And so I was born in Gdańsk, to be precise at number 18 Poznańska Street in Oliwa, “the other side of the tracks”, in a house built before the war for workers from Schichau, although I might have been born in Nowa Wklejka or in the very fine town of Nowy Dwór. I never found out what had put Father off the charms of that city. The moment when he said “Ech, no…” has remained a mystery for ever.
That moment aroused my fears far more than the moment when Father had boarded the train in Wilno, holding a brown briefcase and gazing warily at the sunset blazing in farewell over Zamkowa Góra – because Father’s change of address and his move away from Wilno had been decided by Stalin, but who made the decision about that moment, quick as blinking, in Nowy Dwór? Leaving Zamkowa Góra, illuminated by the rosy light of the fading sunset that coloured the waters of the Wilia silvery-pink as it headed towards the Niemen, had a nostalgic beauty about it, although it was heart-breakingly painful. Touched by the finger of Fate, in a raincoat tied with a leather belt, as he stood at the end of the carriage staring at the disappearing hills of Kolonia Wileńska, Father was noble, but the man at Nowy Dwór station who said: “Ech, no…”? Can it possibly have been one and the same person? It was hard for me to connect the two of them. Over Zamkowa Góra, as it sank into the rays of the sunset, the mighty shadow of a uniformed man with a moustache charted the journey for trains full of people who did not know what would happen next, but who was the shadow that put Father off the city of Nowy Dwór? And what was the driving force behind his desire to bring me into the world in Gdańsk, of all places?
That “Ech, no…” stuck firm at the roots of my being. If Father had only taken a more careful look around Nowy Dwór, if only he had inspected the streets, schools and water tanks, if only he had weighed up all the pros and cons. But here there was nothing of the kind! And this was to be my beginning? Everything was seething inside me. If only he hadn’t got out at all!!! If he hadn’t got out at all… Oh! Then the sheer agony of Exile would have turned up at the roots of my existence, and I would have had two fathers: the one travelling my way in the train from Wilno to Białystok, and that other one, who with a sweep of his uniformed arm had indicated to the train driver a faraway coastal city by the strange name of Danzig, which at his instance, as a result of artillery fire had changed into the city of Gdańsk, where Mama was also heading on the train from Warsaw to Gdynia, not knowing a thing, just wondering what the job would be like at the Medical Academy on Dębinki that she was due to start in September, because the house in Mokotów that she should have gone home to after the Uprising had been burned down by Hitler, leaving not even a single brick intact. This outstretched Arm with the uniform cuff, pointing at the black edifice of the “Marienkirche” looming in the distance above the foggy horizon, which in only a few days of artillery bombardment had changed into the “Mariacki Church”, indicated the site of The Meeting that would result in the arrival on Earth of a new sentient being, namely me. That Arm included me in its mysterious plans too: I was to owe it my existence as a crucial element of the post-war order of Europe.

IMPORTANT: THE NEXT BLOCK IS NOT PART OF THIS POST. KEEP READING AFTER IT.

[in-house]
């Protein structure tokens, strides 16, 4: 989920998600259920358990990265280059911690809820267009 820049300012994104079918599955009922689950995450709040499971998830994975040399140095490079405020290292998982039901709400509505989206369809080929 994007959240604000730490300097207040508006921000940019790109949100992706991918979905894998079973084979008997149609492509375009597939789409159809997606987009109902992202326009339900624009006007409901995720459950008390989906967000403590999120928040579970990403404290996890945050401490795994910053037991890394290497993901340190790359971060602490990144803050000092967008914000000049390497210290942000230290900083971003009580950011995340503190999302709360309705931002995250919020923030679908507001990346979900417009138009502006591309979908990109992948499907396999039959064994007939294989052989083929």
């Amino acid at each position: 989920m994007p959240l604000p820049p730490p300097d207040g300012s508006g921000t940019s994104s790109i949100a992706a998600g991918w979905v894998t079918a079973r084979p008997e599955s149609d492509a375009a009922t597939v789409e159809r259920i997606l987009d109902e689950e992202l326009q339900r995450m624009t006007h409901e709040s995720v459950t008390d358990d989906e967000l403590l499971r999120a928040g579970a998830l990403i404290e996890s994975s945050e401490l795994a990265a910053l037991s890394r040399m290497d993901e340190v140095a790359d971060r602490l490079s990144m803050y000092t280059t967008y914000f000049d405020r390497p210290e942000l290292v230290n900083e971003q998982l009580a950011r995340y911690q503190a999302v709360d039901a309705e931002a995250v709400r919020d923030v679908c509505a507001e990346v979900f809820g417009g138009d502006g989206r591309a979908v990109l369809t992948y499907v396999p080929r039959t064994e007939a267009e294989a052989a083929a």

Translated by Antonia Lloyd-Jones